Bleaching your skin is a controversial subject and one that certainly raises many questions and concerns. Also referred to as skin whitening or skin lightening, skin bleaching involves using chemicals to lighten up the tone of the skin, or to bring about a more even and uniform complexion on people who may have uneven skin tones.

Whilst some chemicals will result in a lightening of the skin, the risks involved are concerning. Many of the chemicals that people use for this procedure are considered to be toxic, and can result in significant short and long term damage to the skin.

Why Do People Bleach Their Skin?

People who have birthmarks, moles or other hyperpigmentation conditions might consider bleaching as an option to return their skin to a more uniform tone.

What Are The Risks Involved

 More and more people are realizing that there are many risks, and some of them can be quite severe. The skin where the bleaching is applied, usually on the face, can become thinner over time.

Additionally, an increase in pigmentation may even occur around the eyes. This can result in darker eye circles – a result certainly not in line with the original intention of skin bleachin.If you are considering skin bleaching, is it always best to have it done by a trained professional. Whilst it may be tempting to save money and undertake a ‘do it yourself’ method at home, this poses significant risks and is not recommended.

Is There A More Natural Option?

A more natural alternative to Hydroquinone is Arbutin, which is often used in some of the natural skin lightening products. Arbutin is found in a number of extracts including mulberry and bearberry. This ingredient also stops the production of melanin and thus can be effective for skin lightening.

So is skin lightening that doesn’t use natural ingredients a safe option for people who want to improve the tone and pigmentation of their face? Well, the research continues but the products are still on sale meanwhile!

There is little doubt that the evidence suggests that prolonged use of skin lightening techniques that make use of harsh ingredients like Hydroquinone and mercurous chloride can be dangerous, not only for the skin, but for the entire body.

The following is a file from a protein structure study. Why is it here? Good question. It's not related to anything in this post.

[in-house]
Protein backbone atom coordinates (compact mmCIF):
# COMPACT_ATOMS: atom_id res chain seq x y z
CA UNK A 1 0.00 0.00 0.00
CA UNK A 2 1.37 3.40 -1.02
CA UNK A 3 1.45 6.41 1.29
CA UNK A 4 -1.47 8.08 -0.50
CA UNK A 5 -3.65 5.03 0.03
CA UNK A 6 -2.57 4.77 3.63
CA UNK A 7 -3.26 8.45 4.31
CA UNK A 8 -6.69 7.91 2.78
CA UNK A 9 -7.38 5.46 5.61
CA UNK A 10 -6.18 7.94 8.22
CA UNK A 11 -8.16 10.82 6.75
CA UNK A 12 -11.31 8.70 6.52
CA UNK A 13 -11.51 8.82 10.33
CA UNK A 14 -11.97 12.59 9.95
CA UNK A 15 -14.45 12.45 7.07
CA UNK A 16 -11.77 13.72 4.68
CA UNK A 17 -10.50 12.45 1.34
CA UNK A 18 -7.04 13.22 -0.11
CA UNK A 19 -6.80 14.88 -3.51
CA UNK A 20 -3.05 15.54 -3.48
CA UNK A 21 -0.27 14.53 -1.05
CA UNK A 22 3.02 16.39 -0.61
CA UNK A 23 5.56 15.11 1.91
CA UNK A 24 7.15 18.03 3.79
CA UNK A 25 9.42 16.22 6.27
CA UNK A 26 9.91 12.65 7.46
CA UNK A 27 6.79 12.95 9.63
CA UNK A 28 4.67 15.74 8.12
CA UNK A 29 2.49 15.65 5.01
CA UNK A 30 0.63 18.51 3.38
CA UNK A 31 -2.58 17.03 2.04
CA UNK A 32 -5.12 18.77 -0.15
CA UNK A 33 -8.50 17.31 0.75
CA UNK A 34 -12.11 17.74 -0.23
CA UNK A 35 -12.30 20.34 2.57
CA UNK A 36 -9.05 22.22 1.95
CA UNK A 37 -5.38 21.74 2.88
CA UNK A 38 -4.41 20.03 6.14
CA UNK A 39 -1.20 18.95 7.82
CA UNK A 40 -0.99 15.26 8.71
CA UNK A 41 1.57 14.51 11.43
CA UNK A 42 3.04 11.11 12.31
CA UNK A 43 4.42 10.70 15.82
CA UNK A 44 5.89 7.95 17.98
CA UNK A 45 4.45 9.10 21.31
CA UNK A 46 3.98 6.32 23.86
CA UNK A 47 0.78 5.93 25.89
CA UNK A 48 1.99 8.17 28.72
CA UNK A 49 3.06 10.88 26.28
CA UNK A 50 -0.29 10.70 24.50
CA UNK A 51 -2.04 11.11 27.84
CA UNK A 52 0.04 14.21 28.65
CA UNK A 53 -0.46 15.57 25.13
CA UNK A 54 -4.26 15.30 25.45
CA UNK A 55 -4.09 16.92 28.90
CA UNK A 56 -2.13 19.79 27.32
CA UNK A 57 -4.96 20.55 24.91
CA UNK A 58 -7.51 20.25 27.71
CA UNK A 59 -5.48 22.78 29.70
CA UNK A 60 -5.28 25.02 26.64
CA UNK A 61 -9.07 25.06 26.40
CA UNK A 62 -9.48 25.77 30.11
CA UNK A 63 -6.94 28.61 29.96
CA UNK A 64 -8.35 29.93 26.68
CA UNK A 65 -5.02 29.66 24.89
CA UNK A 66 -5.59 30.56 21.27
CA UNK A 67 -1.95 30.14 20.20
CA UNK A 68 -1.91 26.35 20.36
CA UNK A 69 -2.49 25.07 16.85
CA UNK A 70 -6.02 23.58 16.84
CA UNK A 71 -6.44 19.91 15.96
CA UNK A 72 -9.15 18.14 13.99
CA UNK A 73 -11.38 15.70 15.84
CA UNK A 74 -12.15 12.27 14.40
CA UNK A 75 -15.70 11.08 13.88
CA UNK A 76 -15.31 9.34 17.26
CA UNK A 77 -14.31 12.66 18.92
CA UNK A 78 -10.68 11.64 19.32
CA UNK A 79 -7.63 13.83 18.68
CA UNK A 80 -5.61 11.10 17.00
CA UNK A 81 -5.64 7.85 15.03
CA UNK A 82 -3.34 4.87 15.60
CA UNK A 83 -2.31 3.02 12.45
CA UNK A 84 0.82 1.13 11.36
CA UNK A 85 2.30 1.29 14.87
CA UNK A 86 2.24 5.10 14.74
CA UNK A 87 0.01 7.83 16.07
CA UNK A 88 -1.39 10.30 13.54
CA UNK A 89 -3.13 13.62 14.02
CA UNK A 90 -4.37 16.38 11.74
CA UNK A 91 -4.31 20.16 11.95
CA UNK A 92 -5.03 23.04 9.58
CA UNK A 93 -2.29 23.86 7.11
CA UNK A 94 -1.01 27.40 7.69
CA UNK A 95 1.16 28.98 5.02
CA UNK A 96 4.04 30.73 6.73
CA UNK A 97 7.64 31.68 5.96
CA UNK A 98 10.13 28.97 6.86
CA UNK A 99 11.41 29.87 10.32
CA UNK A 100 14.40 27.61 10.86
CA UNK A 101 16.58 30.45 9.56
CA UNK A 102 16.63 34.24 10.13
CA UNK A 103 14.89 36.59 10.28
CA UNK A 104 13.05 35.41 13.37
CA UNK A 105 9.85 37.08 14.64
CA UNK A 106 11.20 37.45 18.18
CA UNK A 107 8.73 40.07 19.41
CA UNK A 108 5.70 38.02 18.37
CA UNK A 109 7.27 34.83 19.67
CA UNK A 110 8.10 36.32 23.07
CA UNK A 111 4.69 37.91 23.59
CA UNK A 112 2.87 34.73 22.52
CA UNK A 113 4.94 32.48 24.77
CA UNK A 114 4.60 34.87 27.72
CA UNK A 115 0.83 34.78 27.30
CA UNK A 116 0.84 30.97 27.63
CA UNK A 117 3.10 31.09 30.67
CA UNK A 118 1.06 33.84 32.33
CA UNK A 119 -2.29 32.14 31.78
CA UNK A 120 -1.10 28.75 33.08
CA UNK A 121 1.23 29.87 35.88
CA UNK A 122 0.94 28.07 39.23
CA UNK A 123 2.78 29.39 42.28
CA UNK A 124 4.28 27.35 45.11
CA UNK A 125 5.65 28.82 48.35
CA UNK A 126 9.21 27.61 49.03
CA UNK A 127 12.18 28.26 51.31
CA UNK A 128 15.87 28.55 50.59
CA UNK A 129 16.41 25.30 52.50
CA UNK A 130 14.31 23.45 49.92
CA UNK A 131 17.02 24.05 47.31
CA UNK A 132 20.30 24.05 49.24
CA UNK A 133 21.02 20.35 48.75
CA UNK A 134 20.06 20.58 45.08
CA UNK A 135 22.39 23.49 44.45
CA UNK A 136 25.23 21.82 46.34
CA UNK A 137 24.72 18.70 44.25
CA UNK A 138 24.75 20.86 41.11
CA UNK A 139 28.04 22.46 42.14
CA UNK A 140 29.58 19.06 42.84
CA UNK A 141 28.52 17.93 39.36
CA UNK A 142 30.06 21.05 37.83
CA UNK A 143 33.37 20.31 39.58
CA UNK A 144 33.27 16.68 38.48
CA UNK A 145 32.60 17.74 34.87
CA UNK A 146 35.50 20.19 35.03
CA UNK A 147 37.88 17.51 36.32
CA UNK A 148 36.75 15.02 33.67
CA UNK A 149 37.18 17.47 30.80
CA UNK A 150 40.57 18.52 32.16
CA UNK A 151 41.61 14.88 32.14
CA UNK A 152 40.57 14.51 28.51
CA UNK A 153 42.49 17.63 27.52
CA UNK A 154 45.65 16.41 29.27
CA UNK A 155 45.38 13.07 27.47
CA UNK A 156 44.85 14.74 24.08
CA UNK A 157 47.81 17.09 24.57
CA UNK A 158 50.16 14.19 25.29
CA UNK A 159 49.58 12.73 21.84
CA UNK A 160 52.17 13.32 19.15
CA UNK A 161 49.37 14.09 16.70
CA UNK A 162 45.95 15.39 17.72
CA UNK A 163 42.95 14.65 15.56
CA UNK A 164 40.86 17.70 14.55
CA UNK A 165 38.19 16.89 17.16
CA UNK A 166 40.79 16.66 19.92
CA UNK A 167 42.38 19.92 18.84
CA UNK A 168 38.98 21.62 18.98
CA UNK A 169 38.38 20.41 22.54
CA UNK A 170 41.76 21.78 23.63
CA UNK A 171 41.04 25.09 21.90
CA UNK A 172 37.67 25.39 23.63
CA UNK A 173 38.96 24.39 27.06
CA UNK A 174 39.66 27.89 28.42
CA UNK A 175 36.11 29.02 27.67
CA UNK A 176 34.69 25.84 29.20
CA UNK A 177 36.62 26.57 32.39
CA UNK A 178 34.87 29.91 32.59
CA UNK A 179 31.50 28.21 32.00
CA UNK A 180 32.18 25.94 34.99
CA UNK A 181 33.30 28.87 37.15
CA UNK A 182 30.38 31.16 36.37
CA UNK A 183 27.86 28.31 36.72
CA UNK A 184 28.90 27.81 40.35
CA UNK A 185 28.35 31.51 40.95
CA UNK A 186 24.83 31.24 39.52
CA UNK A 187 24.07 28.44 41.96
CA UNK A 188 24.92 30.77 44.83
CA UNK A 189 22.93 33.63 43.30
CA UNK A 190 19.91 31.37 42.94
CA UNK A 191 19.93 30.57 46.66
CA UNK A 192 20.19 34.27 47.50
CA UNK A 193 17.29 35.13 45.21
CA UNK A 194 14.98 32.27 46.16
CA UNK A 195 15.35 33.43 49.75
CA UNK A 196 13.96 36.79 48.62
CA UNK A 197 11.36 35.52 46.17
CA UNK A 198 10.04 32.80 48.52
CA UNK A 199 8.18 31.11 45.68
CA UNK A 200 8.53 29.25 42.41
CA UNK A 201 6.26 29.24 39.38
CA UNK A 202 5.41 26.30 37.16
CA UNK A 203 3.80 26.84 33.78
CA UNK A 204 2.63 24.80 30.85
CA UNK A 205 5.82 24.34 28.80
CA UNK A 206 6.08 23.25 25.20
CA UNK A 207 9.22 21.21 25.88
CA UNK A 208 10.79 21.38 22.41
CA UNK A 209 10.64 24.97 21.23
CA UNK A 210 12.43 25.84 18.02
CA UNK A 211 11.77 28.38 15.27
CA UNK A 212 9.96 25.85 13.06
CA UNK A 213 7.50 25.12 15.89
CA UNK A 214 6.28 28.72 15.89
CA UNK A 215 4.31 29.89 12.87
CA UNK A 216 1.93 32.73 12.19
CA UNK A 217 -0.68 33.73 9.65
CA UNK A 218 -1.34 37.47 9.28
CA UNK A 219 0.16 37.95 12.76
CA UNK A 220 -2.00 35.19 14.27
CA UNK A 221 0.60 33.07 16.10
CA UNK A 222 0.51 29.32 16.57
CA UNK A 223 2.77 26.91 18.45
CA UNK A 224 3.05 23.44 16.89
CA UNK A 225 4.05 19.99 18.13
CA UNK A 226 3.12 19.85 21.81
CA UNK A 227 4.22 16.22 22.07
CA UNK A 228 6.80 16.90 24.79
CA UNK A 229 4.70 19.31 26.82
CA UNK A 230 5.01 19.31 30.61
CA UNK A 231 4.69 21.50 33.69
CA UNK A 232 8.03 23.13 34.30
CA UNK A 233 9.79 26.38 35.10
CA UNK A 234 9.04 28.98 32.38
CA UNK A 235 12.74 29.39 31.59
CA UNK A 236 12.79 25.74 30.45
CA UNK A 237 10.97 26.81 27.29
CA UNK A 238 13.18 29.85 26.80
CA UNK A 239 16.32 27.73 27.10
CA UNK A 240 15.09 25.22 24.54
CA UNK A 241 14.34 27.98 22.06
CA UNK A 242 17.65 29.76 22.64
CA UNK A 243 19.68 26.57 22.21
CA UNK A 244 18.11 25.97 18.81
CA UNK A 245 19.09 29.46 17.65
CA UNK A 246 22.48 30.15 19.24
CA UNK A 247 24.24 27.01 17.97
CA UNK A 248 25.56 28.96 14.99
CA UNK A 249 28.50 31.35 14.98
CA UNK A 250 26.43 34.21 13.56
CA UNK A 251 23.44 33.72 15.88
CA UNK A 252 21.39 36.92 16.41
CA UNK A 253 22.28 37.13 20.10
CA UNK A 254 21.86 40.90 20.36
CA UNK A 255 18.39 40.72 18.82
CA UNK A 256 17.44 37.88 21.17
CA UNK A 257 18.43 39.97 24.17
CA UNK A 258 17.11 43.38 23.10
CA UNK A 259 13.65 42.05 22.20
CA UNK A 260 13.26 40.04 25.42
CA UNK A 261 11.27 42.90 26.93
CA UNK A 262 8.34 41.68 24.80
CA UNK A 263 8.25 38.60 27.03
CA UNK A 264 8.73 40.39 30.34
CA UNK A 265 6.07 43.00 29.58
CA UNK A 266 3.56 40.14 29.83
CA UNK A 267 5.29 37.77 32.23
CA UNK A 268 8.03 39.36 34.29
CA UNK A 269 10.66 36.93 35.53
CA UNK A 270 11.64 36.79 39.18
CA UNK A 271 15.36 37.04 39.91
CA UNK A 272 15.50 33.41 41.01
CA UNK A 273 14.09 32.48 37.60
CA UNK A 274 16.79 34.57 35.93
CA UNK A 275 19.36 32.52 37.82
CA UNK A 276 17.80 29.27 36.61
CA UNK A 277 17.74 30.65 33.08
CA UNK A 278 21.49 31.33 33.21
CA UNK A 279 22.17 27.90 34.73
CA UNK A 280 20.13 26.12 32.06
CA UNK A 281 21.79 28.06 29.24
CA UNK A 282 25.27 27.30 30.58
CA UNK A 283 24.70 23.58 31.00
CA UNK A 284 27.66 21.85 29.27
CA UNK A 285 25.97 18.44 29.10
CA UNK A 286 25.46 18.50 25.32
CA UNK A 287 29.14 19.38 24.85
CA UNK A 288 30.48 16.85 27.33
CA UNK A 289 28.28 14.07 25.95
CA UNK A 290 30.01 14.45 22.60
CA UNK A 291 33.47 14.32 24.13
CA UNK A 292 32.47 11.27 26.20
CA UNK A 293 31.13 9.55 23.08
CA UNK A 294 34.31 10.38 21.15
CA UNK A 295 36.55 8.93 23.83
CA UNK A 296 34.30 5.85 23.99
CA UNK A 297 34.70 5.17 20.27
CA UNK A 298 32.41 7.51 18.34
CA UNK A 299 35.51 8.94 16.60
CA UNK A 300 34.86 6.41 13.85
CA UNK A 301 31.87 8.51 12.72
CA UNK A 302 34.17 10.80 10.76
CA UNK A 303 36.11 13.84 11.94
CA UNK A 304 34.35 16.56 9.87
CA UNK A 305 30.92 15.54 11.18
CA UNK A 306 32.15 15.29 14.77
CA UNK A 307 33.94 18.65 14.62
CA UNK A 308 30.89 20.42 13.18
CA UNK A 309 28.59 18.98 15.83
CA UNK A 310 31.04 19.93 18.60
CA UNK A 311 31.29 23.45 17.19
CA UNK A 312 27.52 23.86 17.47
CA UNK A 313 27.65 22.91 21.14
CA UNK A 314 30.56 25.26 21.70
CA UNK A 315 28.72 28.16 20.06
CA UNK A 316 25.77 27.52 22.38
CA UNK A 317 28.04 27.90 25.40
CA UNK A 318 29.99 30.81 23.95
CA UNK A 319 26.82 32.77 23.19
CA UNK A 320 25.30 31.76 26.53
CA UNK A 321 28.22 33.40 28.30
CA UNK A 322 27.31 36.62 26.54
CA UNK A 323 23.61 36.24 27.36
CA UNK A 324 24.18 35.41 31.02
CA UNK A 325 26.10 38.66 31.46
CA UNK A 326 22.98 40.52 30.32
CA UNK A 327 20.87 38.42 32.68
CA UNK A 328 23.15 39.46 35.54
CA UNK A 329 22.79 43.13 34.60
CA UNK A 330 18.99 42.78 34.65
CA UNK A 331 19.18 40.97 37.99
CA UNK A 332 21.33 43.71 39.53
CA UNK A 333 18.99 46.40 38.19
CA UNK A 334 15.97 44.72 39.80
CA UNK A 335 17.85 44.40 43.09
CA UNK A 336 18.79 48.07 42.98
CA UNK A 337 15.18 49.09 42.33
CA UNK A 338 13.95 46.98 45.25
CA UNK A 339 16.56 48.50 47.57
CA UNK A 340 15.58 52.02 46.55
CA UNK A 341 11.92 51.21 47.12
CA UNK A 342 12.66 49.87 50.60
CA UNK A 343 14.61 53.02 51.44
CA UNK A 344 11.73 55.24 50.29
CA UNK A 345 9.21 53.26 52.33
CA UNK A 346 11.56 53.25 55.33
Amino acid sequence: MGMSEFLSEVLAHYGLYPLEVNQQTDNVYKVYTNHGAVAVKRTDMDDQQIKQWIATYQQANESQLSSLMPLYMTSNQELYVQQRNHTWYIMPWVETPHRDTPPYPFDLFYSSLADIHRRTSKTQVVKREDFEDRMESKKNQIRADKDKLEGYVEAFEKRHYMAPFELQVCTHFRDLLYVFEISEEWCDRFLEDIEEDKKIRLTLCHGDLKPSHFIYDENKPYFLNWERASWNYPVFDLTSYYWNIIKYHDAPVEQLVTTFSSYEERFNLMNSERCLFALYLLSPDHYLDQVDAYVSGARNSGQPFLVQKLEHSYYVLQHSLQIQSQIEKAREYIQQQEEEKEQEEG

As Hydroquinone itself has been banned in many European countries, besides prescription use, it is worth questioning whether it should be a consideration for you or not in your skin care regime. Many people are now preferring to take the safer, more natural route of taking advantage of natural extracts instead like arbutin.

What options do people have if they decide traditional skin bleaching is too dangerous, harsh and risky for them?

traditional skin

Products such as Meladerm are quite revolutionary as they do away with the Hydroquinone, steroids and other harsh ingredients (you can read more about this product in our Meladerm cream reviews). Instead they rely on the more natural alternatives like Arbutin, as well as a formulation of vitamins, minerals and natural extracts that work together to help achieve a smoother and more even toned skin pigmentation. And with the aim of having no side effects, unlike the products that use harsh bleaching ingredients



 When it comes to knowing how to bleach your skin, it’s a matter of selecting the right product for your needs, and importantly, being completely aware of the ingredients used in any product that you are considering. Whilst it is always important to see your dermatologist if you are thinking about trying a new skin care product to improve your skin tone, remove age spots, sun spots, and other blemishes – being self informed is also important.

Generally your two main choices will be: to use the traditional yet now questionable hydroquinone-based products that may have considerable risk of side effects. Or to choose a more natural solution that poses less risk, and in the case of high quality products, can bring about similar, or even better, positive changes to the tone of your skin by making it lighter, as well as reducing the signs of different types of blemishes.

If you have concerns about bleaching your skin, or using skin lightening products to help improve the tone of your skin, speak with your dermatologist to determine the best course of action for you.